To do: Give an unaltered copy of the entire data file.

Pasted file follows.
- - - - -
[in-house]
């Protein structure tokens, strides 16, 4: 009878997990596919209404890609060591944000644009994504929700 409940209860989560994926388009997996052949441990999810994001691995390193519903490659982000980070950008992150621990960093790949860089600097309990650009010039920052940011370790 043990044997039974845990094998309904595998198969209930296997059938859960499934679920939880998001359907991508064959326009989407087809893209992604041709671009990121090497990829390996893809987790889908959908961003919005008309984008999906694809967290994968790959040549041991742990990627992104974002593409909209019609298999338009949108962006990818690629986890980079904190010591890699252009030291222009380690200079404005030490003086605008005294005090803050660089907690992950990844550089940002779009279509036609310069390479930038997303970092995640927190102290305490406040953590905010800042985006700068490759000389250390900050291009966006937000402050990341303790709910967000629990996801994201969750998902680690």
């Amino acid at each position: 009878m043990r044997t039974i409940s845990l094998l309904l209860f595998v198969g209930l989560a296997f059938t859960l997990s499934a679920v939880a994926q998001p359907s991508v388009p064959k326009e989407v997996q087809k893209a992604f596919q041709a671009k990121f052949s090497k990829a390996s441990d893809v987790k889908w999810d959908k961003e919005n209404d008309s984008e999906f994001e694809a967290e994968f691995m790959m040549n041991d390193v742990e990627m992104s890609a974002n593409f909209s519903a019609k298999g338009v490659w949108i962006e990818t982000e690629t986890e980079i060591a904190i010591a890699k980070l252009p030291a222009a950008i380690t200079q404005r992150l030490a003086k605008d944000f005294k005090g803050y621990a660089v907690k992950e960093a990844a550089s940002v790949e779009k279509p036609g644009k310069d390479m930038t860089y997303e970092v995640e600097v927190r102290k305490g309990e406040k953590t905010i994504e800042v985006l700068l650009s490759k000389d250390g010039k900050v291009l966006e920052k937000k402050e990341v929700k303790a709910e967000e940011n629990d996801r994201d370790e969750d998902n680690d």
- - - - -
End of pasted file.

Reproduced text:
[in-house]
């Protein structure tokens, strides 16, 4: 009878997990596919209404890609060591944000644009994504929700 409940209860989560994926388009997996052949441990999810994001691995390193519903490659982000980070950008992150621990960093790949860089600097309990650009010039920052940011370790 043990044997039974845990094998309904595998198969209930296997059938859960499934679920939880998001359907991508064959326009989407087809893209992604041709671009990121090497990829390996893809987790889908959908961003919005008309984008999906694809967290994968790959040549041991742990990627992104974002593409909209019609298999338009949108962006990818690629986890980079904190010591890699252009030291222009380690200079404005030490003086605008005294005090803050660089907690992950990844550089940002779009279509036609310069390479930038997303970092995640927190102290305490406040953590905010800042985006700068490759000389250390900050291009966006937000402050990341303790709910967000629990996801994201969750998902680690």
């Amino acid at each position: 009878m043990r044997t039974i409940s845990l094998l309904l209860f595998v198969g209930l989560a296997f059938t859960l997990s499934a679920v939880a994926q998001p359907s991508v388009p064959k326009e989407v997996q087809k893209a992604f596919q041709a671009k990121f052949s090497k990829a390996s441990d893809v987790k889908w999810d959908k961003e919005n209404d008309s984008e999906f994001e694809a967290e994968f691995m790959m040549n041991d390193v742990e990627m992104s890609a974002n593409f909209s519903a019609k298999g338009v490659w949108i962006e990818t982000e690629t986890e980079i060591a904190i010591a890699k980070l252009p030291a222009a950008i380690t200079q404005r992150l030490a003086k605008d944000f005294k005090g803050y621990a660089v907690k992950e960093a990844a550089s940002v790949e779009k279509p036609g644009k310069d390479m930038t860089y997303e970092v995640e600097v927190r102290k305490g309990e406040k953590t905010i994504e800042v985006l700068l650009s490759k000389d250390g010039k900050v291009l966006e920052k937000k402050e990341v929700k303790a709910e967000e940011n629990d996801r994201d370790e969750d998902n680690d």